Trevor Kittleson understands what it takes to build a college wrestling program into a national power. Kittleson spent five seasons on the coaching staff at Loras College, where he helped take the program from a 2-13 dual meet record in 2016 to its best finish in school history when the Duhawks finished runner-up at the 2019 NCAA Division III Wrestling Championships.
In May of 2021, Kittleson was hired to lead the UW-Platteville wrestling program. In his first season as UW-Platteville's head wrestling coach, Kittleson guided the program to a third-place finish at the WIAC Championships and a fourth-place finish at the Upper Midwest Regionals.
UW-Platteville qualified three wrestlers for the 2022 NCAA Division III Wrestling Championships and Zach Thompson (133) became Kittleson first All-American at UW-Platteville.
MatBoss caught up with Kittleson and talked to him about building a winning culture at UW-Platteville, his time at Loras College, expectations for this season and more.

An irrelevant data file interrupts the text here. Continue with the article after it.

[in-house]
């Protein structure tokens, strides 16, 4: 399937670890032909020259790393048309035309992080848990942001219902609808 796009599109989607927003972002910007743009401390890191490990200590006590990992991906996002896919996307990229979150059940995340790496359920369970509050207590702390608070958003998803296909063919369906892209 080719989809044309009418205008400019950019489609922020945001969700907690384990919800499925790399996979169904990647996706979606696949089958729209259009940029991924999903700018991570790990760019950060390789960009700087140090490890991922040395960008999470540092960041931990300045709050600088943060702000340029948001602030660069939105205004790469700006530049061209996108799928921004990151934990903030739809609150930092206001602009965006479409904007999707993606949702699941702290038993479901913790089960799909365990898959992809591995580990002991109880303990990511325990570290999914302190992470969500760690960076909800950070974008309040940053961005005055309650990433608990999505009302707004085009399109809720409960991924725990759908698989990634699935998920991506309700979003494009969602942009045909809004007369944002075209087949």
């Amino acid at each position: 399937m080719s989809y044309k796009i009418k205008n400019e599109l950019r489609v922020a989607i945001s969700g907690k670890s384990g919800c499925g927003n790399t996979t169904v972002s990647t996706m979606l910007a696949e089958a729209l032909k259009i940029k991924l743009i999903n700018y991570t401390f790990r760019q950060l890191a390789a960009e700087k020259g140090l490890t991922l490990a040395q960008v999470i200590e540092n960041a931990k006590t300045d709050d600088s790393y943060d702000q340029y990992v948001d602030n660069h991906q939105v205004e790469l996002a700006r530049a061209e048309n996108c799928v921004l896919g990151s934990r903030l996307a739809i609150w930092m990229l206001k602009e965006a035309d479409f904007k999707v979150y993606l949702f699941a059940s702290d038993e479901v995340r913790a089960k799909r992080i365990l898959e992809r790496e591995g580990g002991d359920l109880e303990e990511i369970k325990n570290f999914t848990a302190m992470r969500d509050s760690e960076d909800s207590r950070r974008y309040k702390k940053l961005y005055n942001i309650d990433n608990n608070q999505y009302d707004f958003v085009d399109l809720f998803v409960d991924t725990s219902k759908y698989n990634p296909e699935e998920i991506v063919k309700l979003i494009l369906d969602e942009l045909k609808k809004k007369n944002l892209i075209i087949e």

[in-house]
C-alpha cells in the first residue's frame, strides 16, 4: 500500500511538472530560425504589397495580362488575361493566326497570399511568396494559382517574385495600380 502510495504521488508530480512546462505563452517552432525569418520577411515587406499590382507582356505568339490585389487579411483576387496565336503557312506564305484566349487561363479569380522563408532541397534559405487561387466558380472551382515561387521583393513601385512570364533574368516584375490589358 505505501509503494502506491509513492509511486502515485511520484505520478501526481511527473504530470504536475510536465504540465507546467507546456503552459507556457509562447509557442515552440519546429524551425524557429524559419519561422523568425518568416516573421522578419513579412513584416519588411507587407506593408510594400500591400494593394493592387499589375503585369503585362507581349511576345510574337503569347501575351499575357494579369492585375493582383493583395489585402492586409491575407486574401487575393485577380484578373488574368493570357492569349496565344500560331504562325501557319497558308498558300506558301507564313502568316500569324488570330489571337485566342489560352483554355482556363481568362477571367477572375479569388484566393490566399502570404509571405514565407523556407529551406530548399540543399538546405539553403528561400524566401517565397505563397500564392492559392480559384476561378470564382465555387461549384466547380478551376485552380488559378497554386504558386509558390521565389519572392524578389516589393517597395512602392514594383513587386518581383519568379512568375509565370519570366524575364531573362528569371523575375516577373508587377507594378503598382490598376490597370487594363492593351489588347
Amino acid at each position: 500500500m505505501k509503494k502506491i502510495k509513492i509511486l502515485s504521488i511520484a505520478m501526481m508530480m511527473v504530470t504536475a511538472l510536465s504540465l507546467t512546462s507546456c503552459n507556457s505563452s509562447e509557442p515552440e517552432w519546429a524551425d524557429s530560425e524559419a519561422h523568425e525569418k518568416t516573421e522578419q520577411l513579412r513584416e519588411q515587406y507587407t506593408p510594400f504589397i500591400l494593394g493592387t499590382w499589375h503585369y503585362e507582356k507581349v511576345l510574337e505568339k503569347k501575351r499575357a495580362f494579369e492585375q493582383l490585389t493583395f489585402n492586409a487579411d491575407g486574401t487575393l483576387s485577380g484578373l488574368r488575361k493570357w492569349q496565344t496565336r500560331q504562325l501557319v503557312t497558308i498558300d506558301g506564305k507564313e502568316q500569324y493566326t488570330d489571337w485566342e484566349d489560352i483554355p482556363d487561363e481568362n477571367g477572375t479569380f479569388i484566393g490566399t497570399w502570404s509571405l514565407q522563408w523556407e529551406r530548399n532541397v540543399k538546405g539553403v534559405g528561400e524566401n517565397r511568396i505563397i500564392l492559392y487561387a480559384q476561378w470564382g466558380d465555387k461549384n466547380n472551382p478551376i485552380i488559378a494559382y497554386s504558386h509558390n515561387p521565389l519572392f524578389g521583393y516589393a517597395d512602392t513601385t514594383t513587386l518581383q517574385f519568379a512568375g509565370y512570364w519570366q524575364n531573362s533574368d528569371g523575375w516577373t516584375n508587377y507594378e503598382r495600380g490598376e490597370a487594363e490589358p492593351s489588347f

You coached at the high school level prior to becoming a college assistant coach, which I'm sure was a transition. Then you transitioned from a college assistant to a college head coach. What was the biggest change -- or eye opener -- going from a college assistant coach to a college head coach?
Kittleson: When I was an assistant coach I got to see and do a lot of things. But probably the biggest change is you're the one keeping track of everything and making sure everything gets done. There's nobody else to necessarily pick up the slack. It's just more of the overarching vision of everything too. Having that vision, creating that vision and getting everybody on board with that vision. I'd say that's probably the biggest difference or change going from an assistant coach to a head coach.
A lot of coaches talk about building a culture for a program. What has that process been like for you at Platteville?